The 2018 Nobel Prize in Economic Sciences was granted to Americans William Nordhaus and Paul Romer. Both researchers have found in their respective fields methods to address sustainability along with economic growth needs, including data on climate change and innovations.
The prize was announced by professor Göran K. Hansson, secretary general at the Royal Swedish Academy of Sciences, in the beginning of October. Professor Per Krusell, a Member of the Prize Committee for Economic Sciences explained that, “when you open an economy book, you often find something about business cycles and short-term oscillations, like unemployment and low or high inflation.”
“With macroeconomics is different. It’s about where economic growth comes from. Paul Romer tries to understand why some countries develop and others don’t, why the world is growing at the current pace and what explains technology progress. Romer explains what the preconditions for a healthy economic growth are.”
According to the Royal Academy of Sciences, Nordhaus, at Yale University, was awarded for “for integrating climate change into long-run macroeconomic analysis.” Romer, at the New York University School of Business (NYU), for “integrating technological innovations into long-run macroeconomic analysis.”
“I think that what Nordhaus did was to pay attention to other sciences. This is trendy today, but in the 70’s, it wasn’t usual for economic sciences to dive deep into natural sciences,” said Krusell.
The Academy’s official statement also emphasizes that “at its heart, economics deals with the management of scarce resources. Nature dictates the main constraints on economic growth and our knowledge determines how well we deal with these constraints”.
This year’s Laureates were appointed for “having significantly broadened the scope of economic analysis by constructing models that explain how the market economy interacts with nature and knowledge.”
Meet the Laureates
Both researchers’ works revolve around the balance between nations’ collective needs and society financial flow, on top of the ever-increasing urgent need of calculating environmental impacts, due to our decisions, that reverberate for decades.
Paul Romer is an economist, entrepreneur, politician and director of the Marron Institute of Urban Management. Romer’s collaboration shows that knowledge may work as a long-run driver of economic growth.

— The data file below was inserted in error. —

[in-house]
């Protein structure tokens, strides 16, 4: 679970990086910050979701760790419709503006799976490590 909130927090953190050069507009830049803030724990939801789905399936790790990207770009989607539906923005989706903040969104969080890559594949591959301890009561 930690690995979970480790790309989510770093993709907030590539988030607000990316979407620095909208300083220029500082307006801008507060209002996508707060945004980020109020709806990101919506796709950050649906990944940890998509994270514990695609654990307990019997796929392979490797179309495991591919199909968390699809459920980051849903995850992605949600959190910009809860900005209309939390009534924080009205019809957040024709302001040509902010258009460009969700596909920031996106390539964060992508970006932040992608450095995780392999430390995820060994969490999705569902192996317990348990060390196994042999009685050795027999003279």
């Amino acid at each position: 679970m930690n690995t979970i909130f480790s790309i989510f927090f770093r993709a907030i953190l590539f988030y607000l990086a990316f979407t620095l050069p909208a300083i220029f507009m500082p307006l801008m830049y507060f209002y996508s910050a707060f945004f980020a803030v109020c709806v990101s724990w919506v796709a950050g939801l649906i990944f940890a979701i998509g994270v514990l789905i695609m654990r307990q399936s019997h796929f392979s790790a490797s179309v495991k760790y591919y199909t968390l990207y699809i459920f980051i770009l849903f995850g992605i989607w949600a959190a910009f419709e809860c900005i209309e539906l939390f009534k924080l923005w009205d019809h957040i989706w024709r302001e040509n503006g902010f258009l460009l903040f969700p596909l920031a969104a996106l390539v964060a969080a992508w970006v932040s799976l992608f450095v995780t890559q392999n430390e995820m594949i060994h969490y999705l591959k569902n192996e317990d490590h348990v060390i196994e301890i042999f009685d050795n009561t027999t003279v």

Romer’s solution, published in 1990, are the grounds of what we call today Endogenous Growth Theory. He explains how ideas are different from other assets and require specific conditions to prosper in a given market.
The researcher shows how economic forces govern companies’ disposition to generate new ideas and innovations. Romer’s theory produced a large number of new researches on regulations and policies that encourage new practices to generate and cultivate prosperity.
William Nordhaus findings address interactions between society and nature. Nordhaus decided to work on sustainability in the 70’s, when he noticed scientists’ growing concern regarding civilization’s dependence on fossil fuels resulting in global warming.
In the mid 90’s, he became the first person to create an integrated assessment model, a quantitative system that depicts global interaction between economy and climate. His model integrates physics, chemistry and economy’s empirical results and theories.
The Nordhaus model is broadly spread and used to simulate how economy and climate coevolve. It is also used to assess the consequences of climate policy interventions, such as creation of taxes on carbon.
Get to know Braskem’s positioning on Circular Economy in full: http://www.braskem.com/circulareconomy
Content published in November 13, 2018